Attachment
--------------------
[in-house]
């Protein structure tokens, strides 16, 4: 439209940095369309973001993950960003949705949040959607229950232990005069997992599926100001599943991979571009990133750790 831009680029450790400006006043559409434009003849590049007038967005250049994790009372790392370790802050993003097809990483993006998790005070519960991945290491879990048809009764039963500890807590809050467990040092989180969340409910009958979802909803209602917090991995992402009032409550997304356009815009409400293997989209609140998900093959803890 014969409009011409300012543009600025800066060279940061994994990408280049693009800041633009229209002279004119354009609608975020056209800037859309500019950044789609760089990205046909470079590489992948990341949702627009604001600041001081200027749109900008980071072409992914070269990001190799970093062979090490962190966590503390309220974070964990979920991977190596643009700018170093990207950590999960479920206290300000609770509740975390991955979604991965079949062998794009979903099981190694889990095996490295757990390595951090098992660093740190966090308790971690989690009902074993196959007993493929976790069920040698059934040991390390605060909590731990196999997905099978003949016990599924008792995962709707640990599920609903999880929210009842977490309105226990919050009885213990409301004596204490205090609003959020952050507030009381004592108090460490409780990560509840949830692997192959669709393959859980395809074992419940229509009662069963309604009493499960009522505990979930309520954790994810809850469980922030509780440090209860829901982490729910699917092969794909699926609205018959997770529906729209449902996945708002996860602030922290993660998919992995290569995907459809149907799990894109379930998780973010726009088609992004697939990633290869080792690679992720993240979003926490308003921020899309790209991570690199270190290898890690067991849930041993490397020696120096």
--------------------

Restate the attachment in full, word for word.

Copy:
[in-house]
């Protein structure tokens, strides 16, 4: 439209940095369309973001993950960003949705949040959607229950232990005069997992599926100001599943991979571009990133750790 831009680029450790400006006043559409434009003849590049007038967005250049994790009372790392370790802050993003097809990483993006998790005070519960991945290491879990048809009764039963500890807590809050467990040092989180969340409910009958979802909803209602917090991995992402009032409550997304356009815009409400293997989209609140998900093959803890 014969409009011409300012543009600025800066060279940061994994990408280049693009800041633009229209002279004119354009609608975020056209800037859309500019950044789609760089990205046909470079590489992948990341949702627009604001600041001081200027749109900008980071072409992914070269990001190799970093062979090490962190966590503390309220974070964990979920991977190596643009700018170093990207950590999960479920206290300000609770509740975390991955979604991965079949062998794009979903099981190694889990095996490295757990390595951090098992660093740190966090308790971690989690009902074993196959007993493929976790069920040698059934040991390390605060909590731990196999997905099978003949016990599924008792995962709707640990599920609903999880929210009842977490309105226990919050009885213990409301004596204490205090609003959020952050507030009381004592108090460490409780990560509840949830692997192959669709393959859980395809074992419940229509009662069963309604009493499960009522505990979930309520954790994810809850469980922030509780440090209860829901982490729910699917092969794909699926609205018959997770529906729209449902996945708002996860602030922290993660998919992995290569995907459809149907799990894109379930998780973010726009088609992004697939990633290869080792690679992720993240979003926490308003921020899309790209991570690199270190290898890690067991849930041993490397020696120096």